Recognizing Anniversaries to Support Annual Giving Efforts

Posted on 10/12/2016

hour-glassWith a name like annual giving, it should come as no surprise that the concept of “year” is an important one to those who work the field. In fact, there are even a lot of ways to use this measure to benefit your program.

One of the most useful functions of a “year” is that it provides a clear deadline. It offers a 365-day timeline – with a defined starting and ending point – between which goals are set and work is done, in order to secure as many donors and as much support as possible. Deadlines, in and of themselves, can be motivating both internally for staff and externally for volunteers and donors.

Take it a step further. The significance of “years” can help annual giving programs connect with and inspire donors. Anniversaries are a good example. Celebrating the number of years that have elapsed since graduation is the very basis for reunion and class gift fundraising – a primary driver of annual fund donors and dollars for many educational institutions.

But even if your institution doesn’t have a formal class reunion program or hold reunion events on campus, there’s still an opportunity to leverage graduation milestones to raise funds. Simply reminding alumni that they have reached a significant milestone can evoke feelings of nostalgia, which can then yield higher response rates when used as part of a solicitation. In honor of the 25 years that have elapsed since your graduation, would you consider joining our leadership gift society?

Anniversaries can also be applied to past giving. Colorado State University wishes donors a “Happy Anniversary” by sending emails letting donors knows that they made their gifts “one year ago this week.” This tactic not only serves as a belated “thank you,” but it’s also a friendly reminder that it’s time to renew one’s annual support.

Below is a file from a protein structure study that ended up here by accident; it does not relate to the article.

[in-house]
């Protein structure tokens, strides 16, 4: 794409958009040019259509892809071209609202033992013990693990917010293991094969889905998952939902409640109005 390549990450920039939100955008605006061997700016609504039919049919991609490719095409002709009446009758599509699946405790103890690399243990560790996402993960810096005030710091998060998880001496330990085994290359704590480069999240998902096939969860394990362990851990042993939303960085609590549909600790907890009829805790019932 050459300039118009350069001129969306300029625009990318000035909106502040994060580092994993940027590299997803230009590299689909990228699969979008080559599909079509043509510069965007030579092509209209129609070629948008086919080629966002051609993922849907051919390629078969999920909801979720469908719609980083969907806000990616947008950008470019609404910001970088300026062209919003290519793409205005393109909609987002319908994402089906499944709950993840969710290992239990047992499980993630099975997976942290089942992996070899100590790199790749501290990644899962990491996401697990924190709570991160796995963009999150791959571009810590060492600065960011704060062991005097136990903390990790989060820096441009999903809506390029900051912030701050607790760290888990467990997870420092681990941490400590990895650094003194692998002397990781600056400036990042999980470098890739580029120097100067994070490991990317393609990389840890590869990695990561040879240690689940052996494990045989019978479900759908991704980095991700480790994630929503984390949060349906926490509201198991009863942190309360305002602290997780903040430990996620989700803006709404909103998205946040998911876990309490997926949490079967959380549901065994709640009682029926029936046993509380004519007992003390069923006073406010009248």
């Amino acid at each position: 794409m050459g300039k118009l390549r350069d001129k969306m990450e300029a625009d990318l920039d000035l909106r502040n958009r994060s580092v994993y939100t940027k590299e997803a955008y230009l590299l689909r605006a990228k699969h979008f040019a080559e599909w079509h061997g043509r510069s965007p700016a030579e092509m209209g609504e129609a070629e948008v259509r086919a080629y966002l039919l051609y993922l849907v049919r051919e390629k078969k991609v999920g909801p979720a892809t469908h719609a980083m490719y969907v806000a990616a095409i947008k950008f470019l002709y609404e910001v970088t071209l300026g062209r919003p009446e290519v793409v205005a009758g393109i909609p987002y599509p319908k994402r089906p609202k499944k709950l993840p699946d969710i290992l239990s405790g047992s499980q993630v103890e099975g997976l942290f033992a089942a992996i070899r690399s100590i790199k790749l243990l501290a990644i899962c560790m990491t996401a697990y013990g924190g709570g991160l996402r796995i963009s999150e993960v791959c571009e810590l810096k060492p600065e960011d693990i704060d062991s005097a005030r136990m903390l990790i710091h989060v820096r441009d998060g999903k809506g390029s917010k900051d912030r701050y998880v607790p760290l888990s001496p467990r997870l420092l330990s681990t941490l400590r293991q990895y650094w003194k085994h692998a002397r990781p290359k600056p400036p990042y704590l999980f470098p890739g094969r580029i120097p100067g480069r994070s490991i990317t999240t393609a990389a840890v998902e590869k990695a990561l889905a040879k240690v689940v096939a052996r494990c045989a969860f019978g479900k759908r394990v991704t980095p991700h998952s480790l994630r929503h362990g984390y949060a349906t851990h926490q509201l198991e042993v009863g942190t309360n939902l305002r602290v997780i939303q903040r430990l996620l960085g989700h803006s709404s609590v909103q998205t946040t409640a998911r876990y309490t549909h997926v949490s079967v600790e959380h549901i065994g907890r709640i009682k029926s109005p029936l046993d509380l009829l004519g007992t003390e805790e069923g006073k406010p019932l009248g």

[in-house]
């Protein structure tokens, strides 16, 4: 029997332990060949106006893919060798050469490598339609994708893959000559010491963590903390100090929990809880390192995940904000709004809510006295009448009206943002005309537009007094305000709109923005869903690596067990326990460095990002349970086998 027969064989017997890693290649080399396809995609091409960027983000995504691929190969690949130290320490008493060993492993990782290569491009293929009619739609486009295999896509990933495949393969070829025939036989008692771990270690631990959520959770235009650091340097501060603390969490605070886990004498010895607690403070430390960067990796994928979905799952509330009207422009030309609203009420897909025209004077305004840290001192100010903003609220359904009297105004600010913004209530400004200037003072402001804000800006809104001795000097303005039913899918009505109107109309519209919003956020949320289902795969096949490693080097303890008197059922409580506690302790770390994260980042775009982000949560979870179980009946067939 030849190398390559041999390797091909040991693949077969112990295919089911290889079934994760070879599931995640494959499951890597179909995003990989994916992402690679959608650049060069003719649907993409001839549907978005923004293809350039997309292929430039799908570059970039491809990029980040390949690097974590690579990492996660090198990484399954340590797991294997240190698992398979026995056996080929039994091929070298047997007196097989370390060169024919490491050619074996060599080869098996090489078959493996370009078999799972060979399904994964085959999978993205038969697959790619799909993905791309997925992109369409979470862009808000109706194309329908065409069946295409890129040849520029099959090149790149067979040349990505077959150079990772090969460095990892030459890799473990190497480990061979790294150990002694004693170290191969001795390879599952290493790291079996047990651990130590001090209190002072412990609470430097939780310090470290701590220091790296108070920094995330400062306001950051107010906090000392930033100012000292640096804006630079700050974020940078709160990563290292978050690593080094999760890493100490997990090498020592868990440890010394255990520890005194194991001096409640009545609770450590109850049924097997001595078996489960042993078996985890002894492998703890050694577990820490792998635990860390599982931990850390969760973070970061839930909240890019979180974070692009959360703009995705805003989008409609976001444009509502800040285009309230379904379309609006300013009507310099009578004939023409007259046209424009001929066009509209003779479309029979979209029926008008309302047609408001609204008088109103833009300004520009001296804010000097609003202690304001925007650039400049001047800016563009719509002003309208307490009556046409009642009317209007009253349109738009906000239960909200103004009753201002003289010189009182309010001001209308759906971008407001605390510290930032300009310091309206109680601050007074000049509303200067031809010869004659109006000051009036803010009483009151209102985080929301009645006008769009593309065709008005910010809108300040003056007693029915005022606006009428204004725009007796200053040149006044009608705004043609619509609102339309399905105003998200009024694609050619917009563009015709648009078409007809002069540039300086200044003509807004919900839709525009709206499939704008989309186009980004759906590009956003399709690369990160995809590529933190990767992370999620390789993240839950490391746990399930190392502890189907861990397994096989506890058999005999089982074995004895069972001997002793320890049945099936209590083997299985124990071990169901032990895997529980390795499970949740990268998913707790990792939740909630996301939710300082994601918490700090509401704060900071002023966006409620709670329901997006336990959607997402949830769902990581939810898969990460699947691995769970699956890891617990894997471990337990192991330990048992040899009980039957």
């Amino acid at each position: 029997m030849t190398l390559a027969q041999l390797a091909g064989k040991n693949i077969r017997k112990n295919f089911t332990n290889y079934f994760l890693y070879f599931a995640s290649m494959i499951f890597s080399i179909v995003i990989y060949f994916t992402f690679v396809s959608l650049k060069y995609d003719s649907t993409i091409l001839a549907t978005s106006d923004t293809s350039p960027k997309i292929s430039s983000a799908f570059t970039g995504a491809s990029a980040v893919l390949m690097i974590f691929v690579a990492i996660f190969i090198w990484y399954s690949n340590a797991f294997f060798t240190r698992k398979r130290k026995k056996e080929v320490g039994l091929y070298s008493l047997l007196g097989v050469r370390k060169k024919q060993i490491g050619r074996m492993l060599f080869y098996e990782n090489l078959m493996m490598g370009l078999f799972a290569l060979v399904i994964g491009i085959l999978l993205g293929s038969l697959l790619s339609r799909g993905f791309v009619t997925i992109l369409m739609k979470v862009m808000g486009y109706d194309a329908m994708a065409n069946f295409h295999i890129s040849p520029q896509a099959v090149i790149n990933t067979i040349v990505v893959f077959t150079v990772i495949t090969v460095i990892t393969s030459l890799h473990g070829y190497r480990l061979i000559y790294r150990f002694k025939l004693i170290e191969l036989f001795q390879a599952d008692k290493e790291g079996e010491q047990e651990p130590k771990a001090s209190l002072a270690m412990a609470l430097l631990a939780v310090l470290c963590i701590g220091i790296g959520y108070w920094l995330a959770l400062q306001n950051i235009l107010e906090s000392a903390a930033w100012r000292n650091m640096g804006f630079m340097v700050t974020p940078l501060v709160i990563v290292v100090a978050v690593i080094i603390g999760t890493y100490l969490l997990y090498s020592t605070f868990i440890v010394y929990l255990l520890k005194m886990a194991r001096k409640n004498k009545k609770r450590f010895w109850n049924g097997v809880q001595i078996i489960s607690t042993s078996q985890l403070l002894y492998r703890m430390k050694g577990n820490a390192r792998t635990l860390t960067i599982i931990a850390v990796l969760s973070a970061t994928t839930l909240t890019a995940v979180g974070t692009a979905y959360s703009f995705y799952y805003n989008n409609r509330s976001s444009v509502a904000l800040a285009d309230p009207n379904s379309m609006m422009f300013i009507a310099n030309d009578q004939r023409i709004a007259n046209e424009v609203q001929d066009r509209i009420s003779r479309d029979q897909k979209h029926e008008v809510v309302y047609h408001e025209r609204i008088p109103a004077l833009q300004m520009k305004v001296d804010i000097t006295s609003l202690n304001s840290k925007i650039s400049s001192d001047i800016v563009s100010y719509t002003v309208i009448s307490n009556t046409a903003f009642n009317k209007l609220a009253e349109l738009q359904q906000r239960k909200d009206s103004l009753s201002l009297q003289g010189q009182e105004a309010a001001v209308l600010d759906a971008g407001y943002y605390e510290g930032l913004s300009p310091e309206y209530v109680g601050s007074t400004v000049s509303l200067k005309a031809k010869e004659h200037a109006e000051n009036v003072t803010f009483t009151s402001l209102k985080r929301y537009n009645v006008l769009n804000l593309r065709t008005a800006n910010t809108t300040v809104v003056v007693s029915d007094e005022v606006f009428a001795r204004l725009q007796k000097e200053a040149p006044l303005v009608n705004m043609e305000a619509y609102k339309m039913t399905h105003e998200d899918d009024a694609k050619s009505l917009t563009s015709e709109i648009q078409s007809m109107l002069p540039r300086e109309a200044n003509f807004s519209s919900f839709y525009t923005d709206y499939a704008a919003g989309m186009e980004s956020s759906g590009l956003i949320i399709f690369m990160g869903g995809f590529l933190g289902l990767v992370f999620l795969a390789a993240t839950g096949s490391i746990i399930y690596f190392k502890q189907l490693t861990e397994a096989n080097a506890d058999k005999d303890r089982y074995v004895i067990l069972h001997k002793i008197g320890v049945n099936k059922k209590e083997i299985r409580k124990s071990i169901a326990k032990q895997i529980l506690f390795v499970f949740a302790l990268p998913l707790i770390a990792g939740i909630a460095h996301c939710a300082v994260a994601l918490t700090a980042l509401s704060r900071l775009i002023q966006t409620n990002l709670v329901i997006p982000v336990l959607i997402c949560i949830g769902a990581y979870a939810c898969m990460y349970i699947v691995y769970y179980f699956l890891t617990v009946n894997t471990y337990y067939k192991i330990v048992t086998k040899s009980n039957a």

Some programs use this same tactic to solicit lapsed donors. While annual fund staff tend to be hyper-aware of fiscal year timelines, many donors are not as cognizant. Don’t be surprised if a lapsed donor thinks their giving is current when it’s not. Did you know that your last gift was 3 years ago this week? Please give today and get counted again!

And there are many other ways to make the most of “years” in annual giving, too. Nearly 75 percent of education institutions today have decided to designate a single day – once each year – to celebrate and encourage giving to their institution. More than half of annual giving programs report having a gift society or loyal donor program to recognize the number of years that a donor has given consecutively or cumulatively in the past.

The list of opportunities seems to go on and on, but one thing is for sure: in annual giving, recognizing a “year” can really make a difference.

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